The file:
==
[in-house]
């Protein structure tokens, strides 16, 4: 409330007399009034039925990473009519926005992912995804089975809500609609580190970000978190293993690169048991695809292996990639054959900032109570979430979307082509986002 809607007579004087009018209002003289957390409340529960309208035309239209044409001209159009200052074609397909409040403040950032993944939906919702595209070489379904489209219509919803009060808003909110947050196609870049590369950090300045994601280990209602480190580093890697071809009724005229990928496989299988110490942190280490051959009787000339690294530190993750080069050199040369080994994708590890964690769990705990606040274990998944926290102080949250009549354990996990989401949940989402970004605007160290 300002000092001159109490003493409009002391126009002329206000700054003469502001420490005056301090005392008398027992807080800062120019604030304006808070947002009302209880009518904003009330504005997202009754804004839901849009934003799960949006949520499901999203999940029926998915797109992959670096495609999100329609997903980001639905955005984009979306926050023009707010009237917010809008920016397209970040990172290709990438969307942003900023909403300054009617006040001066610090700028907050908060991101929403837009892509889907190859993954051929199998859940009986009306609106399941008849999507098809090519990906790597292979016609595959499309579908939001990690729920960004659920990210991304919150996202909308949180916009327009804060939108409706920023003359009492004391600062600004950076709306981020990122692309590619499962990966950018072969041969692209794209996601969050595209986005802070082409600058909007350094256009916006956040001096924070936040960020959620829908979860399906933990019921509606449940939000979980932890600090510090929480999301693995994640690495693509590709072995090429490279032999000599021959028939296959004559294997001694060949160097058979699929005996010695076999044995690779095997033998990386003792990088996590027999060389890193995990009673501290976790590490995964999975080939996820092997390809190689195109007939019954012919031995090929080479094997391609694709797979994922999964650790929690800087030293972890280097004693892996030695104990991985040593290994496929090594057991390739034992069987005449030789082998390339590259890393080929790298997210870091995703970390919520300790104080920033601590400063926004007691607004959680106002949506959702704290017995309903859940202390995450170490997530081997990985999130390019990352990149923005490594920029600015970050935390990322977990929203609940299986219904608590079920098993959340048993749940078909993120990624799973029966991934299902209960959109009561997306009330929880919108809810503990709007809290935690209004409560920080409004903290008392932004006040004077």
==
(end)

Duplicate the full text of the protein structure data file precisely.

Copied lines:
[in-house]
């Protein structure tokens, strides 16, 4: 409330007399009034039925990473009519926005992912995804089975809500609609580190970000978190293993690169048991695809292996990639054959900032109570979430979307082509986002 809607007579004087009018209002003289957390409340529960309208035309239209044409001209159009200052074609397909409040403040950032993944939906919702595209070489379904489209219509919803009060808003909110947050196609870049590369950090300045994601280990209602480190580093890697071809009724005229990928496989299988110490942190280490051959009787000339690294530190993750080069050199040369080994994708590890964690769990705990606040274990998944926290102080949250009549354990996990989401949940989402970004605007160290 300002000092001159109490003493409009002391126009002329206000700054003469502001420490005056301090005392008398027992807080800062120019604030304006808070947002009302209880009518904003009330504005997202009754804004839901849009934003799960949006949520499901999203999940029926998915797109992959670096495609999100329609997903980001639905955005984009979306926050023009707010009237917010809008920016397209970040990172290709990438969307942003900023909403300054009617006040001066610090700028907050908060991101929403837009892509889907190859993954051929199998859940009986009306609106399941008849999507098809090519990906790597292979016609595959499309579908939001990690729920960004659920990210991304919150996202909308949180916009327009804060939108409706920023003359009492004391600062600004950076709306981020990122692309590619499962990966950018072969041969692209794209996601969050595209986005802070082409600058909007350094256009916006956040001096924070936040960020959620829908979860399906933990019921509606449940939000979980932890600090510090929480999301693995994640690495693509590709072995090429490279032999000599021959028939296959004559294997001694060949160097058979699929005996010695076999044995690779095997033998990386003792990088996590027999060389890193995990009673501290976790590490995964999975080939996820092997390809190689195109007939019954012919031995090929080479094997391609694709797979994922999964650790929690800087030293972890280097004693892996030695104990991985040593290994496929090594057991390739034992069987005449030789082998390339590259890393080929790298997210870091995703970390919520300790104080920033601590400063926004007691607004959680106002949506959702704290017995309903859940202390995450170490997530081997990985999130390019990352990149923005490594920029600015970050935390990322977990929203609940299986219904608590079920098993959340048993749940078909993120990624799973029966991934299902209960959109009561997306009330929880919108809810503990709007809290935690209004409560920080409004903290008392932004006040004077």